Fire's loss sets up critical match against DC United

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Fire's loss sets up critical match against DC United

Saturday was a strange night for Chicago soccer.

Arguably the best-played match of the season at Toyota Park was staged in an ideal soccer atmosphere, but it didnt involve the Fire. The citys Major League Soccer club was in Boston, playing a bad game in a bad setting at a crucial point in the season.

Toyota Park welcomed the top two teams in the current FIFA Womens World Rankings, and it drew a sellout crowd announced at 19,522. The stadiums seating capacity is 20,000 and the Fire drew 20,563 against the Los Angeles Galaxy in its lone sellout of this season, but forget the seeming contradiction in numbers. The Olympic gold medalists from the U.S. played Germany to a 1-1 draw before a most-attentive packed house in Bridgeview.

The Fire, meanwhile, went into its last road match of the MLS regular season against the New England Revolution with the chance to take over first place in the Eastern Conference. Putting on a performance that captain Logan Pause admitted was "kind of blah," the Fire took a 1-0 loss that damaged its playoff positioning.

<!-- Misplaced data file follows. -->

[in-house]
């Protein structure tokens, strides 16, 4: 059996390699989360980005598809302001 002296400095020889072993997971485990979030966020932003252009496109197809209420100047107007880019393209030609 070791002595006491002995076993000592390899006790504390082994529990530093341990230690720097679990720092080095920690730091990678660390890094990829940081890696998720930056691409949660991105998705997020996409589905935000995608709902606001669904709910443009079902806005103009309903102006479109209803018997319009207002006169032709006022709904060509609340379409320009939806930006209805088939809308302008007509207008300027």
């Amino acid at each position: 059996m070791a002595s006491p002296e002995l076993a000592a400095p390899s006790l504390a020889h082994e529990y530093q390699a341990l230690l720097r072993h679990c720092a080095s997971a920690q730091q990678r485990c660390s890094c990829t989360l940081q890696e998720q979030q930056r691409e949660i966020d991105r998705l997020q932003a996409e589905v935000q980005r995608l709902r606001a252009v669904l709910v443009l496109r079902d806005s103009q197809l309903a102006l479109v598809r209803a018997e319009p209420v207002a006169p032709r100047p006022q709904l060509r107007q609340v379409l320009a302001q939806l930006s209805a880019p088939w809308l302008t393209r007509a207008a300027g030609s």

Not only that, but the atmosphere in New England reflected the problems still plaguing 17-year old MLS. One of its charter teams, the Revolution announced a crowd of 25,534 not bad numerically, but that left Gillette Stadium only one-third filled. The home of footballs New England Patriots is clearly not suited for soccer.

The Fire-New England match was played on artificial turf clearly marked for a National Football League game. The field was also too narrow for an MLS match. The Revs need a new home field, one like most every other team in the league.